New, light touch regulatory changes, according to Turner (2012), were introduced by ﬁnancial regulators into banks in order to address this issue. As an example, the UK government has introduced the separation of commercial and investment banking functions, which will come into effect around 2019. However, this does not represent any real reform of the ﬁnancial system and banking system, because it does not fully address the working culture underpinning banking practices.
This research, therefore, adopts the view that the cultural and behavioral failures are the overriding concerns, as the basis for exploring and explaining these issues in the context of the Islamic ﬁnance and banking.
The behavioral approach and culture of the ﬁnancial innovation and engineering processes are crucial elements to be assessed in order to explore what constitutes a religiously guided process towards ﬁnancial innovation and engineering.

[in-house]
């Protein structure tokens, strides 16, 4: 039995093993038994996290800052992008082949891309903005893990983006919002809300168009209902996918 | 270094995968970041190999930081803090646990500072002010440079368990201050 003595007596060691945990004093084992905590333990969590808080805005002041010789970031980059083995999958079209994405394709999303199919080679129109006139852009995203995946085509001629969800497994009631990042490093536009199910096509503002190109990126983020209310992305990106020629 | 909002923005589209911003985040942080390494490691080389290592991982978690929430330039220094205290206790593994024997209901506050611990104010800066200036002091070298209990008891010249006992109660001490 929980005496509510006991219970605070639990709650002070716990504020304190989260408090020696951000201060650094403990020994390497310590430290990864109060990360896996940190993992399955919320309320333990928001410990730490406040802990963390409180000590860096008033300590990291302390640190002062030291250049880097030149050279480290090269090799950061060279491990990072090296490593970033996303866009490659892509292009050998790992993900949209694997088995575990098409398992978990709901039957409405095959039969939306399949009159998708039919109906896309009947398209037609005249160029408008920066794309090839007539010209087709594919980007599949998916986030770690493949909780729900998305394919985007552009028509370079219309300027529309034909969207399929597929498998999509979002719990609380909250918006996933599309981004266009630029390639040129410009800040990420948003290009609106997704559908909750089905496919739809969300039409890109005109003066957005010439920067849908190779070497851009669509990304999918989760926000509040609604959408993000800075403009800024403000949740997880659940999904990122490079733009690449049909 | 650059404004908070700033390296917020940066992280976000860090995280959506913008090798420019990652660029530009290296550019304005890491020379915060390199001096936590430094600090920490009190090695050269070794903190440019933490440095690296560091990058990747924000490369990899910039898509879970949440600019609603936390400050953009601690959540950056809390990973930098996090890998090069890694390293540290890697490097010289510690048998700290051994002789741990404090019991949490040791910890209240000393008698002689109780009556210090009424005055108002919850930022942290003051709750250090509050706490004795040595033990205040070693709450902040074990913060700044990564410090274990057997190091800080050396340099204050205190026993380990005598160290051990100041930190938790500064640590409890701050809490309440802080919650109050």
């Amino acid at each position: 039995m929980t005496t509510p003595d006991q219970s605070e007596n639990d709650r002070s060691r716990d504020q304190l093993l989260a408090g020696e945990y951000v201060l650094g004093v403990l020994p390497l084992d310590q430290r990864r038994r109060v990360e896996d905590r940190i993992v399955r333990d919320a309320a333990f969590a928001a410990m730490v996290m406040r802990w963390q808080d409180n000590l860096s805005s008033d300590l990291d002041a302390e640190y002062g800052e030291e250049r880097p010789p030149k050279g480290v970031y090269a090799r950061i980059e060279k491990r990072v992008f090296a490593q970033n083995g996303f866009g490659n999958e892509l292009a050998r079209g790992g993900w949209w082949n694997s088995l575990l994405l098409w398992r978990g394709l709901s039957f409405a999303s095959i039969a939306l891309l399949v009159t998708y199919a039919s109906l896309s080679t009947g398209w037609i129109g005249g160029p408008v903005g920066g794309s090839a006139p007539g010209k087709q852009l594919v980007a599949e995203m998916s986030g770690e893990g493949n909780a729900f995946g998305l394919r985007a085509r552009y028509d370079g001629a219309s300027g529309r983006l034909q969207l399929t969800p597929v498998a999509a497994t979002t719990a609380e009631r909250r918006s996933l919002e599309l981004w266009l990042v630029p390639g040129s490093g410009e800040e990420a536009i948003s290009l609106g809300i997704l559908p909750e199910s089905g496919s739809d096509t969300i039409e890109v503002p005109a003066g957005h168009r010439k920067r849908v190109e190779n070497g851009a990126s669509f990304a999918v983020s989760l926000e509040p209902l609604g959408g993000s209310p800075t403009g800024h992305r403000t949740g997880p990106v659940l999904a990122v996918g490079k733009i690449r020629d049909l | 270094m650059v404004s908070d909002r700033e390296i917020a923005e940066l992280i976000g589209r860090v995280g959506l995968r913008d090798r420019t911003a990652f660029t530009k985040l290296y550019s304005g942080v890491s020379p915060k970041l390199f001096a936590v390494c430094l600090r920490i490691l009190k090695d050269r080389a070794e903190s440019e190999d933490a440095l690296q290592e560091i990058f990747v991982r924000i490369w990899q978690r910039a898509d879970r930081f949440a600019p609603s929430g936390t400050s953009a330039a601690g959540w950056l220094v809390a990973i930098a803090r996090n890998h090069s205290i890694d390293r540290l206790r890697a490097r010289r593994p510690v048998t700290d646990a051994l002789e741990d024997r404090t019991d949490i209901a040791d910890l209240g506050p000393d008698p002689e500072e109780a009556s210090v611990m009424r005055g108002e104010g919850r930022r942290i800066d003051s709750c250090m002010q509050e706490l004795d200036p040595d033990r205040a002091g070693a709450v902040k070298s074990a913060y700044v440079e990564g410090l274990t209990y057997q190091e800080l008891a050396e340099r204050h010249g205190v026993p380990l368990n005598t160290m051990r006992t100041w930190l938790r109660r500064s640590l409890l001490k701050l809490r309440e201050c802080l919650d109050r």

1.2 Importance of Financial Innovation: Realising the Potential
Growth of the Islamic ﬁnance is in progress with key players pioneering new ways for consumers to generate a proﬁt from their wealth in a Shariah compliant way. However, the challenge does not end here. Whilst product innovation needs to keep pushing the boundaries, consumer education and awareness must also be increased
to drive product take-up for an increased market share. The industry’s success so far proves that this is not mission impossible (Iqbal 1999).
Rapid surge of ﬁnancial innovations in international ﬁnancial markets was witnessed in the 1980s. Financial innovations transformed the traditional ﬁnancial and banking markets into highly sophisticated markets featuring high degrees of liquidity and a wide-array of instruments to share and transfer various sources of risk. Such ﬁnancial instruments are believed to be contributable factor to the recent global ﬁnancial crisis (Philippe and Da Silva 1995: 5).